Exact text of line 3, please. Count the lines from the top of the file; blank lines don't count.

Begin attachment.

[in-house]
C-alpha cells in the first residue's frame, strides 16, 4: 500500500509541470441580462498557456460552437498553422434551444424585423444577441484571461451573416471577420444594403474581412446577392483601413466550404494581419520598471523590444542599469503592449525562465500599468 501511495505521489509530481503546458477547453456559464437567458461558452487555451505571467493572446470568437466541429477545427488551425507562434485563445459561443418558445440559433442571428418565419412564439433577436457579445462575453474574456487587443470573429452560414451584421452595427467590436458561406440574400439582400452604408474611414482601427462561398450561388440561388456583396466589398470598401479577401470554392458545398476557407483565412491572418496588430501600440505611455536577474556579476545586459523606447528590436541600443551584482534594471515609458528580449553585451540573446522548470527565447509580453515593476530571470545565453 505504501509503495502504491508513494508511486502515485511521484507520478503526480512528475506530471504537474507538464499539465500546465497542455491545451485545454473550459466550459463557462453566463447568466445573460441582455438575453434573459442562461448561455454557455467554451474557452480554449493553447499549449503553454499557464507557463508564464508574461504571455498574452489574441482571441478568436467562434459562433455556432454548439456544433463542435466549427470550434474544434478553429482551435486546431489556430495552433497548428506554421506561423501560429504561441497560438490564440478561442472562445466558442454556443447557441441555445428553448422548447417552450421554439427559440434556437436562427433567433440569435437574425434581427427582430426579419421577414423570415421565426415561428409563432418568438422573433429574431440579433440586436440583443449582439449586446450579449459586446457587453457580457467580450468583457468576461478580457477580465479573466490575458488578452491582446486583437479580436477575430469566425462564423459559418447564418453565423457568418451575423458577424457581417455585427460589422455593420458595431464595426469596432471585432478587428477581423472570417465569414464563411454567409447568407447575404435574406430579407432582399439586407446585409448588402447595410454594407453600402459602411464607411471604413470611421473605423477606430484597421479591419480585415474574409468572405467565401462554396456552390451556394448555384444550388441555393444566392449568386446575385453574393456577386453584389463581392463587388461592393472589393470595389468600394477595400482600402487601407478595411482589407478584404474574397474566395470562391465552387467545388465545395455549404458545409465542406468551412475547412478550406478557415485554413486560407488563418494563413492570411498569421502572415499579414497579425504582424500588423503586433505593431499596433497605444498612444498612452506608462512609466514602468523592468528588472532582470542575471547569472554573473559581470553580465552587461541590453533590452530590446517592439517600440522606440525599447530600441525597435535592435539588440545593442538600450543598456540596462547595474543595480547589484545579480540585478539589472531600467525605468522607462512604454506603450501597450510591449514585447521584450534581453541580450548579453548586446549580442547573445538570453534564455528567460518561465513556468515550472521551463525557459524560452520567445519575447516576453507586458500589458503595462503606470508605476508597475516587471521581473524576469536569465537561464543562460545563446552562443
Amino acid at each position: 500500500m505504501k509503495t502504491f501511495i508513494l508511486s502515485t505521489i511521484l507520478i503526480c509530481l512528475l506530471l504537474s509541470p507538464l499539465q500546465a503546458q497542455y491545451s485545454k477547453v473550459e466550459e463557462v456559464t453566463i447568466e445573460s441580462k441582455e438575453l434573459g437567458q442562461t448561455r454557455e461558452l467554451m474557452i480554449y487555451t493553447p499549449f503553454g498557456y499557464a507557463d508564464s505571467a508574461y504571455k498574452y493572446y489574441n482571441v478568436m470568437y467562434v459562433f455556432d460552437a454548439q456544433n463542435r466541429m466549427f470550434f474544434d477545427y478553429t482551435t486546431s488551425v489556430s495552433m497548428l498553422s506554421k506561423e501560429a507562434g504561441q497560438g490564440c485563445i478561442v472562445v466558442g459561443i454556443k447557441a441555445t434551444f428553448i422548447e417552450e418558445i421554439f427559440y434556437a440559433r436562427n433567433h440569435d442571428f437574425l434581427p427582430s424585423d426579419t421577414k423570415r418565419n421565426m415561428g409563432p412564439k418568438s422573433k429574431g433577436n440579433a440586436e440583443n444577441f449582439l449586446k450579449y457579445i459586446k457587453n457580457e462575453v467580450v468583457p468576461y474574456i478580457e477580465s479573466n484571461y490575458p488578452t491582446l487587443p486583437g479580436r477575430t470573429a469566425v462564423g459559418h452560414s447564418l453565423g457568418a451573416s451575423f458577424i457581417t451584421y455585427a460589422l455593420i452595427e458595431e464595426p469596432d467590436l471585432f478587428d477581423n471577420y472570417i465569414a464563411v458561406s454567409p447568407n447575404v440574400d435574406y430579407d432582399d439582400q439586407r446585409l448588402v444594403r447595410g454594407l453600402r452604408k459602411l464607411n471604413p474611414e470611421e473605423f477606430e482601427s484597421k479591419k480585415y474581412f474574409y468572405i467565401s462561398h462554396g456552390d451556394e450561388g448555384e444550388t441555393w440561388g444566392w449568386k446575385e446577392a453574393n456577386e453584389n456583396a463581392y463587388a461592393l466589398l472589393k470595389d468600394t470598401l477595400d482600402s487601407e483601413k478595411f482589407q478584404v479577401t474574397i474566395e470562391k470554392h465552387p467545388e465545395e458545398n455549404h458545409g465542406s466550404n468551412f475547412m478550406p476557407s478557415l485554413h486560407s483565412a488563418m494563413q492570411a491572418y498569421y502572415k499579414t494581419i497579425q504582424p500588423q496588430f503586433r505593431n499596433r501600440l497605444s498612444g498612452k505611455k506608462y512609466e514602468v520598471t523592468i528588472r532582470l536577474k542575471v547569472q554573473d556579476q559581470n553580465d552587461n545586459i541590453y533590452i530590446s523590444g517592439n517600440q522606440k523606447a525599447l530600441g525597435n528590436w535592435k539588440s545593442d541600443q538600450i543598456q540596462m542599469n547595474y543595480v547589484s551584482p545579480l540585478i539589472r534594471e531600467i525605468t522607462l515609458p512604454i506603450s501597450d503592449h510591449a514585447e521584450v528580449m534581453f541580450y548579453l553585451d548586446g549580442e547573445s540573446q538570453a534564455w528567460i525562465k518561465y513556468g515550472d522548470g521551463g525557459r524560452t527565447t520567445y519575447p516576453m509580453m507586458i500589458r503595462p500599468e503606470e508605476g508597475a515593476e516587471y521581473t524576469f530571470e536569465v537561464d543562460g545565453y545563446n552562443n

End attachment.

Amino acid at each position: 500500500m505504501k509503495t502504491f501511495i508513494l508511486s502515485t505521489i511521484l507520478i503526480c509530481l512528475l506530471l504537474s509541470p507538464l499539465q500546465a503546458q497542455y491545451s485545454k477547453v473550459e466550459e463557462v456559464t453566463i447568466e445573460s441580462k441582455e438575453l434573459g437567458q442562461t448561455r454557455e461558452l467554451m474557452i480554449y487555451t493553447p499549449f503553454g498557456y499557464a507557463d508564464s505571467a508574461y504571455k498574452y493572446y489574441n482571441v478568436m470568437y467562434v459562433f455556432d460552437a454548439q456544433n463542435r466541429m466549427f470550434f474544434d477545427y478553429t482551435t486546431s488551425v489556430s495552433m497548428l498553422s506554421k506561423e501560429a507562434g504561441q497560438g490564440c485563445i478561442v472562445v466558442g459561443i454556443k447557441a441555445t434551444f428553448i422548447e417552450e418558445i421554439f427559440y434556437a440559433r436562427n433567433h440569435d442571428f437574425l434581427p427582430s424585423d426579419t421577414k423570415r418565419n421565426m415561428g409563432p412564439k418568438s422573433k429574431g433577436n440579433a440586436e440583443n444577441f449582439l449586446k450579449y457579445i459586446k457587453n457580457e462575453v467580450v468583457p468576461y474574456i478580457e477580465s479573466n484571461y490575458p488578452t491582446l487587443p486583437g479580436r477575430t470573429a469566425v462564423g459559418h452560414s447564418l453565423g457568418a451573416s451575423f458577424i457581417t451584421y455585427a460589422l455593420i452595427e458595431e464595426p469596432d467590436l471585432f478587428d477581423n471577420y472570417i465569414a464563411v458561406s454567409p447568407n447575404v440574400d435574406y430579407d432582399d439582400q439586407r446585409l448588402v444594403r447595410g454594407l453600402r452604408k459602411l464607411n471604413p474611414e470611421e473605423f477606430e482601427s484597421k479591419k480585415y474581412f474574409y468572405i467565401s462561398h462554396g456552390d451556394e450561388g448555384e444550388t441555393w440561388g444566392w449568386k446575385e446577392a453574393n456577386e453584389n456583396a463581392y463587388a461592393l466589398l472589393k470595389d468600394t470598401l477595400d482600402s487601407e483601413k478595411f482589407q478584404v479577401t474574397i474566395e470562391k470554392h465552387p467545388e465545395e458545398n455549404h458545409g465542406s466550404n468551412f475547412m478550406p476557407s478557415l485554413h486560407s483565412a488563418m494563413q492570411a491572418y498569421y502572415k499579414t494581419i497579425q504582424p500588423q496588430f503586433r505593431n499596433r501600440l497605444s498612444g498612452k505611455k506608462y512609466e514602468v520598471t523592468i528588472r532582470l536577474k542575471v547569472q554573473d556579476q559581470n553580465d552587461n545586459i541590453y533590452i530590446s523590444g517592439n517600440q522606440k523606447a525599447l530600441g525597435n528590436w535592435k539588440s545593442d541600443q538600450i543598456q540596462m542599469n547595474y543595480v547589484s551584482p545579480l540585478i539589472r534594471e531600467i525605468t522607462l515609458p512604454i506603450s501597450d503592449h510591449a514585447e521584450v528580449m534581453f541580450y548579453l553585451d548586446g549580442e547573445s540573446q538570453a534564455w528567460i525562465k518561465y513556468g515550472d522548470g521551463g525557459r524560452t527565447t520567445y519575447p516576453m509580453m507586458i500589458r503595462p500599468e503606470e508605476g508597475a515593476e516587471y521581473t524576469f530571470e536569465v537561464d543562460g545565453y545563446n552562443n